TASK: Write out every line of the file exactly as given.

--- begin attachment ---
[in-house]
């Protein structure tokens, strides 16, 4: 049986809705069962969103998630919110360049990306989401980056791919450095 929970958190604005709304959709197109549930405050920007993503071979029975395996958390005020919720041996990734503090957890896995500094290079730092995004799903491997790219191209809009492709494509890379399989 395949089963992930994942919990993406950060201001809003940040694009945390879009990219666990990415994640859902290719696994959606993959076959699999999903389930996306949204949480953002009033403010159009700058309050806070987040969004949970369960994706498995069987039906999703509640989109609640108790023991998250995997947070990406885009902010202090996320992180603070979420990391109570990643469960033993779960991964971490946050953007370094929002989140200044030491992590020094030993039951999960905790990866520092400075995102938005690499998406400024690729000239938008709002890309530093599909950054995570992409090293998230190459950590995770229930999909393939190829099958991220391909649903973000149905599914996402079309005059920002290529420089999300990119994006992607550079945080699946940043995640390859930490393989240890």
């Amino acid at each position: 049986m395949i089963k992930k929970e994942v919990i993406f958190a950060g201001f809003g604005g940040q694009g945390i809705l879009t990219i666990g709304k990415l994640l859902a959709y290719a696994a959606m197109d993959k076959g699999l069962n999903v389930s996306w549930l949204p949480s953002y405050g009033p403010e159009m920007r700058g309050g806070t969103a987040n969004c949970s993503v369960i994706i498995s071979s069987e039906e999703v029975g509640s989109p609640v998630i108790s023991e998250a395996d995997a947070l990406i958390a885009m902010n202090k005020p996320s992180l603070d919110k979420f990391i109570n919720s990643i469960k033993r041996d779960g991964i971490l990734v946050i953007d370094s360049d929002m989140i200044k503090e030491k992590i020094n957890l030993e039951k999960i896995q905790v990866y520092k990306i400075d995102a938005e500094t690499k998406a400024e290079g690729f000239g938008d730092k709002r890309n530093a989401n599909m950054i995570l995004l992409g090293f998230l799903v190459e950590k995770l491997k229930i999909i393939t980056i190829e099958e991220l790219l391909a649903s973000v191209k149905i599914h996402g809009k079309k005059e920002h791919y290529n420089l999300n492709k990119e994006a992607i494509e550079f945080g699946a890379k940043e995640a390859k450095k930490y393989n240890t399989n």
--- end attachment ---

[in-house]
């Protein structure tokens, strides 16, 4: 049986809705069962969103998630919110360049990306989401980056791919450095 929970958190604005709304959709197109549930405050920007993503071979029975395996958390005020919720041996990734503090957890896995500094290079730092995004799903491997790219191209809009492709494509890379399989 395949089963992930994942919990993406950060201001809003940040694009945390879009990219666990990415994640859902290719696994959606993959076959699999999903389930996306949204949480953002009033403010159009700058309050806070987040969004949970369960994706498995069987039906999703509640989109609640108790023991998250995997947070990406885009902010202090996320992180603070979420990391109570990643469960033993779960991964971490946050953007370094929002989140200044030491992590020094030993039951999960905790990866520092400075995102938005690499998406400024690729000239938008709002890309530093599909950054995570992409090293998230190459950590995770229930999909393939190829099958991220391909649903973000149905599914996402079309005059920002290529420089999300990119994006992607550079945080699946940043995640390859930490393989240890």
């Amino acid at each position: 049986m395949i089963k992930k929970e994942v919990i993406f958190a950060g201001f809003g604005g940040q694009g945390i809705l879009t990219i666990g709304k990415l994640l859902a959709y290719a696994a959606m197109d993959k076959g699999l069962n999903v389930s996306w549930l949204p949480s953002y405050g009033p403010e159009m920007r700058g309050g806070t969103a987040n969004c949970s993503v369960i994706i498995s071979s069987e039906e999703v029975g509640s989109p609640v998630i108790s023991e998250a395996d995997a947070l990406i958390a885009m902010n202090k005020p996320s992180l603070d919110k979420f990391i109570n919720s990643i469960k033993r041996d779960g991964i971490l990734v946050i953007d370094s360049d929002m989140i200044k503090e030491k992590i020094n957890l030993e039951k999960i896995q905790v990866y520092k990306i400075d995102a938005e500094t690499k998406a400024e290079g690729f000239g938008d730092k709002r890309n530093a989401n599909m950054i995570l995004l992409g090293f998230l799903v190459e950590k995770l491997k229930i999909i393939t980056i190829e099958e991220l790219l391909a649903s973000v191209k149905i599914h996402g809009k079309k005059e920002h791919y290529n420089l999300n492709k990119e994006a992607i494509e550079f945080g699946a890379k940043e995640a390859k450095k930490y393989n240890t399989n």